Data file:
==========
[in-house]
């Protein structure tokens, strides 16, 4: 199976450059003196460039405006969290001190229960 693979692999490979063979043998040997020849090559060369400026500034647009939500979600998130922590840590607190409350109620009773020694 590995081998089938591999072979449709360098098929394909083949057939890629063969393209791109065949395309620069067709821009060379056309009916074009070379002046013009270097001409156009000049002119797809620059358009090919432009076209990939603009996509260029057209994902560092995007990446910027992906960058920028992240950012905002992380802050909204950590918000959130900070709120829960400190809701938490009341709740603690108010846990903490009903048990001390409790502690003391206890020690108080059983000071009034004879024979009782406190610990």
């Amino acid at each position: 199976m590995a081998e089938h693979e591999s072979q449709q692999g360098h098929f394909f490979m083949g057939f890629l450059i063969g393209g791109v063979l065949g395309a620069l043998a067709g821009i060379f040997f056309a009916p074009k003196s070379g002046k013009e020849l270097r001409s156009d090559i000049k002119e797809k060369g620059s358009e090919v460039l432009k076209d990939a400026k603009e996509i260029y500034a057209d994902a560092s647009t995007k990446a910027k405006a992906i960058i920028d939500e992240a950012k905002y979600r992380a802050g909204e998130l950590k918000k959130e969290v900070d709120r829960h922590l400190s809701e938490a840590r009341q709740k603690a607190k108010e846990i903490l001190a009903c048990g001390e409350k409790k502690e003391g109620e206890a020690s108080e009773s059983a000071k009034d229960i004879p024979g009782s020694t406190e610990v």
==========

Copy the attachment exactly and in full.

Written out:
[in-house]
């Protein structure tokens, strides 16, 4: 199976450059003196460039405006969290001190229960 693979692999490979063979043998040997020849090559060369400026500034647009939500979600998130922590840590607190409350109620009773020694 590995081998089938591999072979449709360098098929394909083949057939890629063969393209791109065949395309620069067709821009060379056309009916074009070379002046013009270097001409156009000049002119797809620059358009090919432009076209990939603009996509260029057209994902560092995007990446910027992906960058920028992240950012905002992380802050909204950590918000959130900070709120829960400190809701938490009341709740603690108010846990903490009903048990001390409790502690003391206890020690108080059983000071009034004879024979009782406190610990």
């Amino acid at each position: 199976m590995a081998e089938h693979e591999s072979q449709q692999g360098h098929f394909f490979m083949g057939f890629l450059i063969g393209g791109v063979l065949g395309a620069l043998a067709g821009i060379f040997f056309a009916p074009k003196s070379g002046k013009e020849l270097r001409s156009d090559i000049k002119e797809k060369g620059s358009e090919v460039l432009k076209d990939a400026k603009e996509i260029y500034a057209d994902a560092s647009t995007k990446a910027k405006a992906i960058i920028d939500e992240a950012k905002y979600r992380a802050g909204e998130l950590k918000k959130e969290v900070d709120r829960h922590l400190s809701e938490a840590r009341q709740k603690a607190k108010e846990i903490l001190a009903c048990g001390e409350k409790k502690e003391g109620e206890a020690s108080e009773s059983a000071k009034d229960i004879p024979g009782s020694t406190e610990v």